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Keeping Gentrification Out of Revitalizing Communities

Lauren Sega Lauren Sega Keeping Gentrification Out of Revitalizing CommunitiesGallery Hop is back in person!
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On May 17, the Columbus Foundation held a day of community conversation, dubbed The Big Table. Around the city, hundreds hosted and participated in these conversations, some open-ended, and some targeting specific issues and ideas relevant to community connectivity and growth. At Columbus Underground, we hosted three of our own Big Table discussions, bringing together neighborhood activists, leaders, decision makers, and stakeholders to get a better understanding of food insecurity, community-police relations, gentrification and economic segregation.

The goal wasn’t to solve each problem in one hour-long talk fueled by donuts and Peanut M&Ms. Rather, it was to get people on all sides of the problem in one room, introduce them, and see what comes of it. And, while each meeting consisted of different people addressing a different problem, a commonality existed among them: everyone gained a new perspective and broadened their network, linking more minds into the city’s collective consciousness.

Gentrification and Economic Segregation

These two concepts are separate, but related. It’s long been said that the best communities are mixed-income, where you can find a lawyer living next to a mechanic living next to someone who’s unemployed. When wealthy people are in a neighborhood, it’s safer and well-resourced. Cops respond faster, and the schools tend to be better.

At CU’s Big Table discussion on these topics, community members and developers discussed the juggling act that it takes to transform a low-income neighborhood into a mixed-income neighborhood without displacing the residents or the culture they’ve formed.

The first step in understanding gentrification is defining it and learning when the term should or shouldn’t be used. A 10-story mixed use building going up in the North Market parking lot does not count as gentrification — no one is being displaced except for some parking spaces. Low income housing being knocked down to make way for luxury housing, without giving those low income people another place to go within their community, is gentrification. People are being displaced in the name of development.

Luxury housing isn’t innately bad. Low-income communities need housing for middle income and wealthy individuals just as high-income neighborhoods need housing for low-income individuals. Knowing where to put it, and incentivizing private developers to want to develop there is the tricky part. Development in the Short North is still subsidized, even though it’s a highly coveted neighborhood to live in. One question that came up in the discussion is “Should subsidies go to developers on a priority basis?” Grandview needs more affordable housing, and the Hilltop needs more expensive housing, but who’s willing to start building?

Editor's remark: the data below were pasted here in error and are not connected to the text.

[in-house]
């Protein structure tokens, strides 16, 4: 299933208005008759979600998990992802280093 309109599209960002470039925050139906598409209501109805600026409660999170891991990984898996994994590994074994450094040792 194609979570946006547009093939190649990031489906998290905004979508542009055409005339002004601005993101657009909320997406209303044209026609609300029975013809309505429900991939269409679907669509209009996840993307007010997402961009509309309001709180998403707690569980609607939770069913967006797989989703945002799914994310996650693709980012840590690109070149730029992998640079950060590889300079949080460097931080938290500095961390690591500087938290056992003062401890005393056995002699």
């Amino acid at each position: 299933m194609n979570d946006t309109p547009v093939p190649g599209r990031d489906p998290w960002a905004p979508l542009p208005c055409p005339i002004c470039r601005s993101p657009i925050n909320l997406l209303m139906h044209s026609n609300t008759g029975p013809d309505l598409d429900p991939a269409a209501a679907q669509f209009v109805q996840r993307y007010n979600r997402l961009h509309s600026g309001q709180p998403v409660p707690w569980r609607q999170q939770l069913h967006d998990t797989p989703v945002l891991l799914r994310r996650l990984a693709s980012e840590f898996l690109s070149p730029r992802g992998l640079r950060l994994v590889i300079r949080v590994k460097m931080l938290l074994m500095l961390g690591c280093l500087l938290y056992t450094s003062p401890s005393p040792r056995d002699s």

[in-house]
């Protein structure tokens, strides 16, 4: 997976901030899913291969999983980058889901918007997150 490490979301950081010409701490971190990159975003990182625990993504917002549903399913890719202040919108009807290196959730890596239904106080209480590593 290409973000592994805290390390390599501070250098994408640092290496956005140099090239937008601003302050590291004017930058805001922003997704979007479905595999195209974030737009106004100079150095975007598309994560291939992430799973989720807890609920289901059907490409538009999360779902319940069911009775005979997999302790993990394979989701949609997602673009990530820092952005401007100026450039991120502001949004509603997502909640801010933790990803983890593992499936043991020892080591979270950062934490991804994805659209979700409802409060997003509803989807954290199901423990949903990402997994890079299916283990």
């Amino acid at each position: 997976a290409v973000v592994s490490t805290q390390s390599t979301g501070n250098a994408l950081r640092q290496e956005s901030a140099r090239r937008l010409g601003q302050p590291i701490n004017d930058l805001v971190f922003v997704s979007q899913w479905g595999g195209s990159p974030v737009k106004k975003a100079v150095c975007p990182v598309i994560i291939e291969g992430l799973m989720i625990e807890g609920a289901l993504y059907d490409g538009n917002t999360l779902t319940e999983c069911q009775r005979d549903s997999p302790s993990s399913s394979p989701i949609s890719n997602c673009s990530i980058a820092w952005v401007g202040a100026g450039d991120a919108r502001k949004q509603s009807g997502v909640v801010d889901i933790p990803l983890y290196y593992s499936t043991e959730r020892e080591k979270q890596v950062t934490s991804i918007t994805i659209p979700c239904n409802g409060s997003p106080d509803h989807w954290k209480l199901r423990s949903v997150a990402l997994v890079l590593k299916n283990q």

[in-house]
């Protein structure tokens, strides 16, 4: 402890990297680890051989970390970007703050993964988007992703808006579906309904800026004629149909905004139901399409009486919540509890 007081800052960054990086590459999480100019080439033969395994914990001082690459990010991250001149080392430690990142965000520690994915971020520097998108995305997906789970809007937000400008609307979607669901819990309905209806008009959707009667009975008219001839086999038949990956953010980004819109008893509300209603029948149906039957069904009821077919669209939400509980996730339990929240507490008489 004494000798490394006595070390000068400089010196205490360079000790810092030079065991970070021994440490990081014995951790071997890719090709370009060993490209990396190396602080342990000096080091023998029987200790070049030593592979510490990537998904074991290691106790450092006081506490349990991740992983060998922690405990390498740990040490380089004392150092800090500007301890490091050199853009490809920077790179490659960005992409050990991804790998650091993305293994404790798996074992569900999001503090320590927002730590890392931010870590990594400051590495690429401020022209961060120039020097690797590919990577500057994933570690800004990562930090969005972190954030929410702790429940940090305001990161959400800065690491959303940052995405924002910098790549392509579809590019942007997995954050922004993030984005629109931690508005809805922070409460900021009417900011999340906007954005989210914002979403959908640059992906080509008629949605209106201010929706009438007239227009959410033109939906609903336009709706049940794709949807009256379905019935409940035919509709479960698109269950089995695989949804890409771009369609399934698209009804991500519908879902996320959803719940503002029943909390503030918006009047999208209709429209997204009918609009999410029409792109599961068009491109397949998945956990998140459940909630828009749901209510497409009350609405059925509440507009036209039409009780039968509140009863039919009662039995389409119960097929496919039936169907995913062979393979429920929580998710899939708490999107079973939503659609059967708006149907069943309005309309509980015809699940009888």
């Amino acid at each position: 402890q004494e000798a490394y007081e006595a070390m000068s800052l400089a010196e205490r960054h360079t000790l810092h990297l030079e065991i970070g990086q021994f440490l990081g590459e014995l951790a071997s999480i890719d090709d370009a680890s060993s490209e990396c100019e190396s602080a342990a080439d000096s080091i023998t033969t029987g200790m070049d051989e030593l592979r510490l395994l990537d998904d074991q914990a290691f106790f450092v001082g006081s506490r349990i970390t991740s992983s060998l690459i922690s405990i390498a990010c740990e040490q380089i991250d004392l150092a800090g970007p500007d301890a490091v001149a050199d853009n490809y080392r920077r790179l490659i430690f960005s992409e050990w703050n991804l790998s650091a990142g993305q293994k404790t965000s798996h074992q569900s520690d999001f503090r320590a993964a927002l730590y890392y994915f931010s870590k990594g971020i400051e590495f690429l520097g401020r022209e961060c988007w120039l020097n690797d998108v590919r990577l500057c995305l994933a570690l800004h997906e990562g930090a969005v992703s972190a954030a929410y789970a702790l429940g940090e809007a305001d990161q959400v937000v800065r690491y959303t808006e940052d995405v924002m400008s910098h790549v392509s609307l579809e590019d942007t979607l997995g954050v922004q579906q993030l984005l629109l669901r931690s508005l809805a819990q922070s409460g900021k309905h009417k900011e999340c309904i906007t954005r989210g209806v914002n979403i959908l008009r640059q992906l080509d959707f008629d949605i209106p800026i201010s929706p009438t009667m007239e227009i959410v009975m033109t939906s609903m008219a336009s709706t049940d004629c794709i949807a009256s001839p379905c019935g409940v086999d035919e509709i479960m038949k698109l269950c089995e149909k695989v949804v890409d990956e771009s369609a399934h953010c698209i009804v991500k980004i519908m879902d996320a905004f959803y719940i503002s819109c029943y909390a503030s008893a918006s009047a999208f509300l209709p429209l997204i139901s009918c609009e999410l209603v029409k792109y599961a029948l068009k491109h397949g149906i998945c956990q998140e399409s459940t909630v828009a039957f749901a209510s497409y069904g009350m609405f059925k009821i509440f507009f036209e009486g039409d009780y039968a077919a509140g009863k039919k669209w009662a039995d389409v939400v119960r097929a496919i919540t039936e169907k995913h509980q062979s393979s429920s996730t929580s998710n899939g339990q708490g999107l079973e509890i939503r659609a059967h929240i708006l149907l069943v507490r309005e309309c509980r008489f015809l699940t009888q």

And, once people move in, what is it going to do to the neighborhood culture that’s been long-established? Trent Smith, Executive Director for the Franklinton Board of Trade, said people often move into up and coming neighborhoods with the wrong attitude.

Columbus Underground hosts residents, experts and community members to discuss the topic of gentrification and economic segregation.

“If you want to be part of the revitalization of Franklinton or any other neighborhood, you should want to be part of the revitalization of the way it is, not the way you think it’s gonna be 10 years from now,” Smith said.

Writer, blogger, thought leader and speaker Stephanie Mitchell Hughes agreed, saying “people need to come in and accept the community.”

“I think of people coming in to the community and telling the community, ‘No, we’re not going to come in and meet you where you are, because you really don’t have anything of value to contribute anyway, because if you did, you wouldn’t be living like this. No, we’re going to show you what to do and how you’re going to live,’” she added.

Hughes, who started life over 11 years ago “from virtually nothing,” stressed the importance of being an active community member by not just coming in and living life separate from low-income neighbors. In order for revitalization to work for everyone — along with targeting high priority neighborhoods for development — new residents should support and integrate into the community they join.

“Regardless of who we are, be of service to other people,” she said. “I have to have skin in the game within my community. Rather than looking at is as divided, you have to look at it in total.”

Read more about our Big Table talks on food insecurity and community-police relations.

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